Saturday 1 October 2016

Sylviane caught in vicious crossfire of sporting politics

From mixing with royalty to facing armed police, Pat Hickey's innocent wife has been through a terrible ordeal

Published 28/08/2016 | 02:30

OLYMPIC SOCIAL CIRCUIT: Sylviane and Pat Hickey were no strangers to socialising with dignitaries such as Vladimir Putin
OLYMPIC SOCIAL CIRCUIT: Sylviane and Pat Hickey were no strangers to socialising with dignitaries such as Vladimir Putin

When she woke up to her 65th birthday yesterday, Sylviane Hickey, the wife of the former Olympic Council of Ireland President, Pat Hickey, was believed to be in her native France while her 71-year-old husband languished in a Rio prison with his long and, at times, distinguished career in tatters.

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For a woman who has been feted by presidents and princes, there wasn't much to celebrate yesterday. Sylviane, who has avoided the limelight in Ireland with as much determination as her husband has courted controversy, has watched her world collapse since the dramatic events unfolded in Rio on Wednesday, August 17.

While the Hickey family have appointed a new public relations advisor and a firm of solicitors to represent them, questions about Mrs Sylviane Hickey, the woman who has been by her husband's side through thick and thin over the last five decades, were "off limits" and friends describe her as "too fragile" to talk at the moment.

It is perhaps unsurprising that she is suffering some form of distress given that it was she who opened the door to their room in the Windsor Marapendi Hotel in Rio shortly before 6am that morning to find a dozen armed policemen outside looking for her husband, accompanied by a journalist filming the ignominious fall from grace of the man who has come to be known among a certain circle of friends as 'The Lord of the Rings' - a play on his dominance of the Olympic movement in Ireland symbolised by five intertwined coloured rings representing the five continents.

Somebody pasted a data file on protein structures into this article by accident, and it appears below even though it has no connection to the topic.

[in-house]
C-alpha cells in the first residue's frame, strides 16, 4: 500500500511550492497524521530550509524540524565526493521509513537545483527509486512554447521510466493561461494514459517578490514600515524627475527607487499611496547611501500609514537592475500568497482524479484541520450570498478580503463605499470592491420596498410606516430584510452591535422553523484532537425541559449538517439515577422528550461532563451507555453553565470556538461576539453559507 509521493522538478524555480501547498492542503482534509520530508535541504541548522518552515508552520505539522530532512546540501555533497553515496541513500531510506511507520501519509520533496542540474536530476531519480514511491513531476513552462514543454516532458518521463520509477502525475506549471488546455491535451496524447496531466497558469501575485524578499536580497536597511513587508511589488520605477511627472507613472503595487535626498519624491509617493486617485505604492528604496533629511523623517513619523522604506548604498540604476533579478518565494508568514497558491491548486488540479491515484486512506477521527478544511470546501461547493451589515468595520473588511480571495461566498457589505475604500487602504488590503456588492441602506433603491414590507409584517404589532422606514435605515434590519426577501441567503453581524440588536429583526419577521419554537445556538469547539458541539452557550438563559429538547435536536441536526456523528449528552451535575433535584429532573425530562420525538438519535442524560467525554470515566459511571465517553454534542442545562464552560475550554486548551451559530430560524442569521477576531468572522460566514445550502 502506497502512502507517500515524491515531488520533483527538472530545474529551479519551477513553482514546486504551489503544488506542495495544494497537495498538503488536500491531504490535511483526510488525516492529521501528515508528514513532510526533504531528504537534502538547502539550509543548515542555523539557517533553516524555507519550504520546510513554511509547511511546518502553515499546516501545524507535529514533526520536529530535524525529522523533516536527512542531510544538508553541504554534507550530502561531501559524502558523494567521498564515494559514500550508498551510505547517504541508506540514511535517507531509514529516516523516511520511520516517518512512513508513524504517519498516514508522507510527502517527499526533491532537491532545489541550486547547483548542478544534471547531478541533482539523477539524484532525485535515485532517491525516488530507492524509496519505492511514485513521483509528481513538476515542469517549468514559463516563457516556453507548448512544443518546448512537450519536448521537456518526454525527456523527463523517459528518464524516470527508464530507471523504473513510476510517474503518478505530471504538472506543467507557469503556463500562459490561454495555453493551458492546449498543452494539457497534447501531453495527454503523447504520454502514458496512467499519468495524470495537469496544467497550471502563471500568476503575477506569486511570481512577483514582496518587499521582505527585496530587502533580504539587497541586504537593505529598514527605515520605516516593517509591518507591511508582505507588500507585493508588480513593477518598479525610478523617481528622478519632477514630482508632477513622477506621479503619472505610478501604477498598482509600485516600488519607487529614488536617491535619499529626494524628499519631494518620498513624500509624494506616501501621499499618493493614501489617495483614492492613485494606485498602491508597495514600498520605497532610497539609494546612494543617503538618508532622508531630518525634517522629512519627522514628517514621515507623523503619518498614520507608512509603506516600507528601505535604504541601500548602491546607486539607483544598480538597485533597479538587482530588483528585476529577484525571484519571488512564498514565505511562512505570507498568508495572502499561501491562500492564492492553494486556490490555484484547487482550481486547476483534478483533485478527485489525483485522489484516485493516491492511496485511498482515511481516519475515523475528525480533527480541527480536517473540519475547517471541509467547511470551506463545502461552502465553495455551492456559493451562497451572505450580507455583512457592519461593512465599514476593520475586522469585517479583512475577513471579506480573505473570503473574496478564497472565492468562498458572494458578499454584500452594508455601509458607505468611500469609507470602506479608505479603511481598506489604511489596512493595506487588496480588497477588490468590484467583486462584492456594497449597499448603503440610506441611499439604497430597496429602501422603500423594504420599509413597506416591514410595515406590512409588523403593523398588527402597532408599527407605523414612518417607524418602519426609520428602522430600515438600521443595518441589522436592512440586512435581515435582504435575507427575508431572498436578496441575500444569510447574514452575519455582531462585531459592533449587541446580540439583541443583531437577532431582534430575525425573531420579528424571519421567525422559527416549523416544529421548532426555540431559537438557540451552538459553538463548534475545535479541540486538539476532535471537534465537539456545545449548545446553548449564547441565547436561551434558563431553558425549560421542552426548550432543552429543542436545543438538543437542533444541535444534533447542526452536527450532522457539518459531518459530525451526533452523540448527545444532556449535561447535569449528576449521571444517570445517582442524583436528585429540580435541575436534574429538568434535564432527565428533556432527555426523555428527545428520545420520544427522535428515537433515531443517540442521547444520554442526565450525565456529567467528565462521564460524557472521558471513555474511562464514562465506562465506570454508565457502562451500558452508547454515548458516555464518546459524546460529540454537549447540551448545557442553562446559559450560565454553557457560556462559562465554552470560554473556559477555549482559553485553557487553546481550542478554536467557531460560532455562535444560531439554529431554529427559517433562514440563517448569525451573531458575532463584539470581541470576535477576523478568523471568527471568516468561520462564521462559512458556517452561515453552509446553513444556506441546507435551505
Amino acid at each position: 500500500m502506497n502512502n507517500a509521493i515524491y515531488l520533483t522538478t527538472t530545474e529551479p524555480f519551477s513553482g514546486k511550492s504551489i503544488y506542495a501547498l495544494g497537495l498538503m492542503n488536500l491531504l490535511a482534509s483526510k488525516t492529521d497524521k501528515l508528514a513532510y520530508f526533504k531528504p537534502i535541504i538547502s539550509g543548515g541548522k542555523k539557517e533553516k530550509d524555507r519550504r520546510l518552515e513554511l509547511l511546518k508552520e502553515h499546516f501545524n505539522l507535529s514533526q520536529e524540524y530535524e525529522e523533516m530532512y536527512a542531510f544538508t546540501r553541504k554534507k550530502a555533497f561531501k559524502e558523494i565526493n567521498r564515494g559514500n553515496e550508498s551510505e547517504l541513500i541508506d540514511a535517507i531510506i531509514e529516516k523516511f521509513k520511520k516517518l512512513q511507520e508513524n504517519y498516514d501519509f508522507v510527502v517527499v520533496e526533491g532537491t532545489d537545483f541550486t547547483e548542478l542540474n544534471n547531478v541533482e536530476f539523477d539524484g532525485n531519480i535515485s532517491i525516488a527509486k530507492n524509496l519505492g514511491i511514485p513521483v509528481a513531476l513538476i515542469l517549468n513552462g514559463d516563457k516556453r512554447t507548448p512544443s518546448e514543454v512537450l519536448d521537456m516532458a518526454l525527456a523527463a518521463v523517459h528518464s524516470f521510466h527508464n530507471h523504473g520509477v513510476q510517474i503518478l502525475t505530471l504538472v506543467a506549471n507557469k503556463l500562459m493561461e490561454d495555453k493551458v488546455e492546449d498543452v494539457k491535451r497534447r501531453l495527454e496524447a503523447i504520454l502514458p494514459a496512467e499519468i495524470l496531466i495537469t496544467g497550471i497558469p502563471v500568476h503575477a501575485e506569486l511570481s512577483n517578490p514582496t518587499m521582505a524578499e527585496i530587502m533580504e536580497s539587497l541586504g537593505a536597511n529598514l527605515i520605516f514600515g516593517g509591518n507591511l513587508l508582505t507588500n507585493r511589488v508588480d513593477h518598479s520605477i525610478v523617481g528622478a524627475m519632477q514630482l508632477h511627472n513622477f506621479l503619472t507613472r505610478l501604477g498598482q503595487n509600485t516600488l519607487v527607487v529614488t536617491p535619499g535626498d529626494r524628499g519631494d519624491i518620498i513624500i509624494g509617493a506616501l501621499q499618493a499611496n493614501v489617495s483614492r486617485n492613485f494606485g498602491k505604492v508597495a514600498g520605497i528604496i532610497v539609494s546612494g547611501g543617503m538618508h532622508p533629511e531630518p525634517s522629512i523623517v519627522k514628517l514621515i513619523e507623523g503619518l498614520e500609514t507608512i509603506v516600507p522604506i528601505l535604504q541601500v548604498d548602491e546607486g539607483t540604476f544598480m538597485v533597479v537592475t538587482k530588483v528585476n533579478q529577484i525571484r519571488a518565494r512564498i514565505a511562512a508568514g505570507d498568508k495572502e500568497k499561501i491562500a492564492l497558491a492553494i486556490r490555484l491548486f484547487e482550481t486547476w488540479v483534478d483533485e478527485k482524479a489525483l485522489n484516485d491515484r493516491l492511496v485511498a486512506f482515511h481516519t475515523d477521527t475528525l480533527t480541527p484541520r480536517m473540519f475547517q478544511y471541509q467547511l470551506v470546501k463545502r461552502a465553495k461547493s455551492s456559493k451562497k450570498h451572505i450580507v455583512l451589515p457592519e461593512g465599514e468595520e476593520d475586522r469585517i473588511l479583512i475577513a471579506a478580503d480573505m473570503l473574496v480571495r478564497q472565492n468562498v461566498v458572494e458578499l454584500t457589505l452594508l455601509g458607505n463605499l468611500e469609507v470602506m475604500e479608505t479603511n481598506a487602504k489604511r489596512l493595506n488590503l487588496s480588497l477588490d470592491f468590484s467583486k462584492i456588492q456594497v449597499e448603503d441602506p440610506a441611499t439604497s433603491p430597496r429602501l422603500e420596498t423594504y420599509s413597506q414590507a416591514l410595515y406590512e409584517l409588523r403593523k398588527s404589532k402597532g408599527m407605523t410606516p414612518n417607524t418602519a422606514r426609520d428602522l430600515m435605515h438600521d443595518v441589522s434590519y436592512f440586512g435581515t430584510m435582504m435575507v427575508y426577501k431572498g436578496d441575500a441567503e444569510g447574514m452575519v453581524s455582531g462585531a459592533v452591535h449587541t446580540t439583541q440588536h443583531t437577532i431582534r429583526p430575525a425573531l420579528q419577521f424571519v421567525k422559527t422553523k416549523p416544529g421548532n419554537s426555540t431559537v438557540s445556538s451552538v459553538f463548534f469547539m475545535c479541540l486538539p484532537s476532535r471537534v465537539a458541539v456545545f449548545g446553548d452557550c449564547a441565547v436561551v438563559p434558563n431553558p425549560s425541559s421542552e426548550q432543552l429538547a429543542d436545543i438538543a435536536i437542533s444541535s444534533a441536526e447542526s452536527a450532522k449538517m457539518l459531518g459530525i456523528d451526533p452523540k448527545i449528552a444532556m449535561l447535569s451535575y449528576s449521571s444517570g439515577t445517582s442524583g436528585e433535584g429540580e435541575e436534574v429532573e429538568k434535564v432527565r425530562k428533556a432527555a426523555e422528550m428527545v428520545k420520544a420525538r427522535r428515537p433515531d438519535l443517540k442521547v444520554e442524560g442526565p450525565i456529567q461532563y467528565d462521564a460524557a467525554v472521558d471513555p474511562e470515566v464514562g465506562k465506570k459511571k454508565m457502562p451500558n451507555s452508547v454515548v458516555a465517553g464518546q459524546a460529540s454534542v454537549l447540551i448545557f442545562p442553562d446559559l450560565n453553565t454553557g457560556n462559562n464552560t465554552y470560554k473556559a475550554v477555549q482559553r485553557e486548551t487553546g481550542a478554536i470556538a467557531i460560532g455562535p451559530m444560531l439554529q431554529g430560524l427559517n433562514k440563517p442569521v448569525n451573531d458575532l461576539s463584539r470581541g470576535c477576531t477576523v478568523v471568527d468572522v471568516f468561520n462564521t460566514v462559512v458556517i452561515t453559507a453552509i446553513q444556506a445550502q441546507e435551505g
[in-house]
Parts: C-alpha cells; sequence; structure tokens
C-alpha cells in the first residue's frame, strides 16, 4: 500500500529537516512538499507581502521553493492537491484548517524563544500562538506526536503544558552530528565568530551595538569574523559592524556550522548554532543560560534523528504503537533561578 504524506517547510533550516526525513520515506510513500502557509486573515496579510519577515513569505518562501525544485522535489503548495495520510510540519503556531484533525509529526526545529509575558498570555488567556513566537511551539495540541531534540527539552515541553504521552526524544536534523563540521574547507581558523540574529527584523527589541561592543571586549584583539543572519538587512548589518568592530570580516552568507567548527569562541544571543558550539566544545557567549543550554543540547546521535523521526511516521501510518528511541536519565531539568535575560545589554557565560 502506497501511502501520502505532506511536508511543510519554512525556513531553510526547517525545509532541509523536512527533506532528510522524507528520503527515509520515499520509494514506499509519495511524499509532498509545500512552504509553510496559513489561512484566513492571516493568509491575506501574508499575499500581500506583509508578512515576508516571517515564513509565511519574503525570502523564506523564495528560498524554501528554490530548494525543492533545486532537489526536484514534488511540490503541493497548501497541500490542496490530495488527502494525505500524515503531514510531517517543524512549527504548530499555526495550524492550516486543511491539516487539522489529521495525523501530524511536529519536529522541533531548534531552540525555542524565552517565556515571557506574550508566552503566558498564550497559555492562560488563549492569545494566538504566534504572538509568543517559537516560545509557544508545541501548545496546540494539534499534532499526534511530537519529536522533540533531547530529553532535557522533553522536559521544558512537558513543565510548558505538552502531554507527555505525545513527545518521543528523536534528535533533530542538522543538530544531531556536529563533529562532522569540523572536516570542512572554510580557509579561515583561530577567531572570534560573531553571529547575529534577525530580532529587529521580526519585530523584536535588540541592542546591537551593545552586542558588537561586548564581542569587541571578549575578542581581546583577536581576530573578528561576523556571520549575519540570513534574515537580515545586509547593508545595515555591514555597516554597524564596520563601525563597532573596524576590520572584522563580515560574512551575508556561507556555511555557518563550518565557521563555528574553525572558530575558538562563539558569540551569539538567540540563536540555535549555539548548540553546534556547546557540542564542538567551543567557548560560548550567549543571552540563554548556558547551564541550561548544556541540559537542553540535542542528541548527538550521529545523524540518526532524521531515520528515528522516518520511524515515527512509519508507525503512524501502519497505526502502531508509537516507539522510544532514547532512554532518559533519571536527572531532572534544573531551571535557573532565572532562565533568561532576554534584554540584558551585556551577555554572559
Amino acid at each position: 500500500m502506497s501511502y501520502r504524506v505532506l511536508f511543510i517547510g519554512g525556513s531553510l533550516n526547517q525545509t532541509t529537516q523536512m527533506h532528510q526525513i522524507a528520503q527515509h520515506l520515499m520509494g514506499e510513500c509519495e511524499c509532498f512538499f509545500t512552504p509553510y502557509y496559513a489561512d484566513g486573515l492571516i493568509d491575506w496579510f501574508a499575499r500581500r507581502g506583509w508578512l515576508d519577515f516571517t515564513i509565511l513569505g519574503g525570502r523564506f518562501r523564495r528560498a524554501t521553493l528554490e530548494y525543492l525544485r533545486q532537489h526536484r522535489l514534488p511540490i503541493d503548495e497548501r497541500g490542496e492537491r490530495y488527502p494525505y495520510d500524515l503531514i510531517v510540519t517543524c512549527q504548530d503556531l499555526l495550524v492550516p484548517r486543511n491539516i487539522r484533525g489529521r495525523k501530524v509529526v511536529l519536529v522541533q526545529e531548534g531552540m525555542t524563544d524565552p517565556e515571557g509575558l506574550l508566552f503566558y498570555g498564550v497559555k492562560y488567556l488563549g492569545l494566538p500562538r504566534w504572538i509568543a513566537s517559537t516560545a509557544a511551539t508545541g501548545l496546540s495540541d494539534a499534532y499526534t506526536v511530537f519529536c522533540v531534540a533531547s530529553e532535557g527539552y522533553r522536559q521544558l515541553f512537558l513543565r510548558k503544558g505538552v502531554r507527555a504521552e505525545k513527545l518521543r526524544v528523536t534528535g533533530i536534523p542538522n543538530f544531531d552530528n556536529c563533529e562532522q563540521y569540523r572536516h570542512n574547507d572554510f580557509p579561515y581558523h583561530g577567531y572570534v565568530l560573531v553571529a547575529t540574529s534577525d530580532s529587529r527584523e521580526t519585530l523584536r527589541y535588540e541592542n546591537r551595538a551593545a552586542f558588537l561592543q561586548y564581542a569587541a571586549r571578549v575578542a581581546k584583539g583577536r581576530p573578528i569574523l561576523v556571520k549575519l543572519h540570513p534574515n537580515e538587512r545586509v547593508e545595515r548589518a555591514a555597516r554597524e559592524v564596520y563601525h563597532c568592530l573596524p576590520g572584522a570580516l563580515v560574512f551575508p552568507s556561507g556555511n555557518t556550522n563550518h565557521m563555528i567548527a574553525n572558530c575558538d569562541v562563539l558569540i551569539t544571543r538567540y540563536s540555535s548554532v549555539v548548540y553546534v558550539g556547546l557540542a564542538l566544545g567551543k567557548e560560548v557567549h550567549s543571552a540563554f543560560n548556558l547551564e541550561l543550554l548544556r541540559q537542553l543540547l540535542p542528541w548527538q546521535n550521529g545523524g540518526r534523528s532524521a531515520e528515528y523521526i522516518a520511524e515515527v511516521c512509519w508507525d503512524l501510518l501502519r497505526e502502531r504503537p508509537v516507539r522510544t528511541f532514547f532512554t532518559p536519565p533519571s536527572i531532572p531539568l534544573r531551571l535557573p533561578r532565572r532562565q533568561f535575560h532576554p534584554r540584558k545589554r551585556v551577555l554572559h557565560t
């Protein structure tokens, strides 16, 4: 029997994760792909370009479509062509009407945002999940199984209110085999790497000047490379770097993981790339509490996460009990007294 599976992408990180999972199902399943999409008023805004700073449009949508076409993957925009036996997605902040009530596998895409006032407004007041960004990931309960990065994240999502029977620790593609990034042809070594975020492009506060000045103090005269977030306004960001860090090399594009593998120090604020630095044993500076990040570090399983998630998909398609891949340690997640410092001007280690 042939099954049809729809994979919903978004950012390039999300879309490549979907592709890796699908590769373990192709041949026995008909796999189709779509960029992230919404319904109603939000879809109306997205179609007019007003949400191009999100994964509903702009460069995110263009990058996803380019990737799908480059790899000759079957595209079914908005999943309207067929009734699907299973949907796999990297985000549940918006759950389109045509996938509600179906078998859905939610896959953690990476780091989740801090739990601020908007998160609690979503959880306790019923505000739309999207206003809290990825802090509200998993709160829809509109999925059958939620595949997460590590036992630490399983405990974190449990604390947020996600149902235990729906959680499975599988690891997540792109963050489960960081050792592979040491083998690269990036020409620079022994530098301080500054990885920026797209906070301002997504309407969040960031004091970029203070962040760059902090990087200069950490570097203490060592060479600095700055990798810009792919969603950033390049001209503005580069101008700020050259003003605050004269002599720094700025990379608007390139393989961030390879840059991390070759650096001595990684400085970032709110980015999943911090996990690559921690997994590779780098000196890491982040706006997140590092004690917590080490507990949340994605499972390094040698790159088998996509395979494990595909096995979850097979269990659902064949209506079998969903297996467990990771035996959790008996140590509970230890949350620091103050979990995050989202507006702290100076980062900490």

As we now know, Hickey was taking a bath in an adjoining room registered to his son and was naked when he answered the door to the police. He suffered the indignity of being filmed as he was marched from the room in a white hotel dressing gown and taken to hospital and then to prison.

Although there hasn't been much public sympathy in Ireland for the long-time president of the Olympic Council of Ireland, it was a "degrading and humiliating ordeal" as described by Anne Marie James, who has now been retained as legal advisor to the Hickey family.

At the urging of her imprisoned husband, Sylviane left the Brazilian capital Rio de Janeiro last week, as she would not even have been allowed to visit him in prison for at least 30 days. She was strongly advised not to come back to Ireland because of the intense media speculation and she is instead believed to have travelled to France where she is staying with relatives.

It must have been another bitter blow for a woman who has always been protective of her husband and is regarded as a fairly tough lady in her own right.

There are conflicting stories about what exactly transpired when the armed police stormed the Hickeys' hotel room, but it has been reported that Sylviane told police she didn't know where her husband was.

When they saw his Olympic accreditation on the floor, as well as his shoes and socks, the police moved next door. Mrs Hickey later gave a second passport held by Pat Hickey to Olympic Council of Ireland officials to give to the Brazilian authorities.

Sylviane Hickey was born on August 27, 1949, in France. She came to Ireland as a young woman and met and married Hickey, then a judo champion, auctioneer and insurance agent. She qualified as a professional property surveyor and valuer in her own right and is a director of Pat Hickey (Auctioneers) Ltd and Pat Hickey Insurances Ltd.

Despite his position as president of the OCI, the couple have never been part of the Dublin social scene. Their business offices are in unfashionable Dorset Street in the north inner city and they have lived most of their lives in low-key suburban homes in Castleknock, first Roselawn and now Castleknock Park, where they reared their four children Fred, Corine, Alan and Stephan.